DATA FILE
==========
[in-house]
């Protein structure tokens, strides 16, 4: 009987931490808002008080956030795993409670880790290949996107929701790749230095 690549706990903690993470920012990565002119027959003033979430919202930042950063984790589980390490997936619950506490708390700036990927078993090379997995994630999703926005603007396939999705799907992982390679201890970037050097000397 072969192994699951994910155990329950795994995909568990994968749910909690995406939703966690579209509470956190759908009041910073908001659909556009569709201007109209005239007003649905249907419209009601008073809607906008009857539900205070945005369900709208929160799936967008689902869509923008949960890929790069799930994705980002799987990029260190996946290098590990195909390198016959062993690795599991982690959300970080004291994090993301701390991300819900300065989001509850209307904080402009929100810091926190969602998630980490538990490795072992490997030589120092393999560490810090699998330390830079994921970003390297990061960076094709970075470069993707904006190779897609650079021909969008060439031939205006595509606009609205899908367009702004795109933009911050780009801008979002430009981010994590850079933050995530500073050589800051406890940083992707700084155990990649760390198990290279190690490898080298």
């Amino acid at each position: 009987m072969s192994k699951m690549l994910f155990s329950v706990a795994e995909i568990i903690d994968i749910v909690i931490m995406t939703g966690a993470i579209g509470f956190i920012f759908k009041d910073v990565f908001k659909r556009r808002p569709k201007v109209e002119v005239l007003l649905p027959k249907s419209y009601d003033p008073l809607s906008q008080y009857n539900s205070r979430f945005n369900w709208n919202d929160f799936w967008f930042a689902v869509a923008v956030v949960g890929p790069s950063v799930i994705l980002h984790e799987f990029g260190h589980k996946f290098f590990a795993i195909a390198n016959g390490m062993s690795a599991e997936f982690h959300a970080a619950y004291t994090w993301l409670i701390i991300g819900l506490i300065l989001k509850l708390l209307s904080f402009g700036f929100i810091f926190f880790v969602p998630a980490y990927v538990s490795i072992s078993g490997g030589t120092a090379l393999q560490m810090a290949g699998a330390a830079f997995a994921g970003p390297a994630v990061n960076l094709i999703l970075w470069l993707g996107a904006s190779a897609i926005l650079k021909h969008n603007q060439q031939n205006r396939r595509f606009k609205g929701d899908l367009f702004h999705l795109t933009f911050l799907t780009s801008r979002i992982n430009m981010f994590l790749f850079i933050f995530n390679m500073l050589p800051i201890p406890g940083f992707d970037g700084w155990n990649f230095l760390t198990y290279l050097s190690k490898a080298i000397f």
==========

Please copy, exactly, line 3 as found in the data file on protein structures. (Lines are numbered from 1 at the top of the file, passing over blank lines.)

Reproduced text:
């Amino acid at each position: 009987m072969s192994k699951m690549l994910f155990s329950v706990a795994e995909i568990i903690d994968i749910v909690i931490m995406t939703g966690a993470i579209g509470f956190i920012f759908k009041d910073v990565f908001k659909r556009r808002p569709k201007v109209e002119v005239l007003l649905p027959k249907s419209y009601d003033p008073l809607s906008q008080y009857n539900s205070r979430f945005n369900w709208n919202d929160f799936w967008f930042a689902v869509a923008v956030v949960g890929p790069s950063v799930i994705l980002h984790e799987f990029g260190h589980k996946f290098f590990a795993i195909a390198n016959g390490m062993s690795a599991e997936f982690h959300a970080a619950y004291t994090w993301l409670i701390i991300g819900l506490i300065l989001k509850l708390l209307s904080f402009g700036f929100i810091f926190f880790v969602p998630a980490y990927v538990s490795i072992s078993g490997g030589t120092a090379l393999q560490m810090a290949g699998a330390a830079f997995a994921g970003p390297a994630v990061n960076l094709i999703l970075w470069l993707g996107a904006s190779a897609i926005l650079k021909h969008n603007q060439q031939n205006r396939r595509f606009k609205g929701d899908l367009f702004h999705l795109t933009f911050l799907t780009s801008r979002i992982n430009m981010f994590l790749f850079i933050f995530n390679m500073l050589p800051i201890p406890g940083f992707d970037g700084w155990n990649f230095l760390t198990y290279l050097s190690k490898a080298i000397f």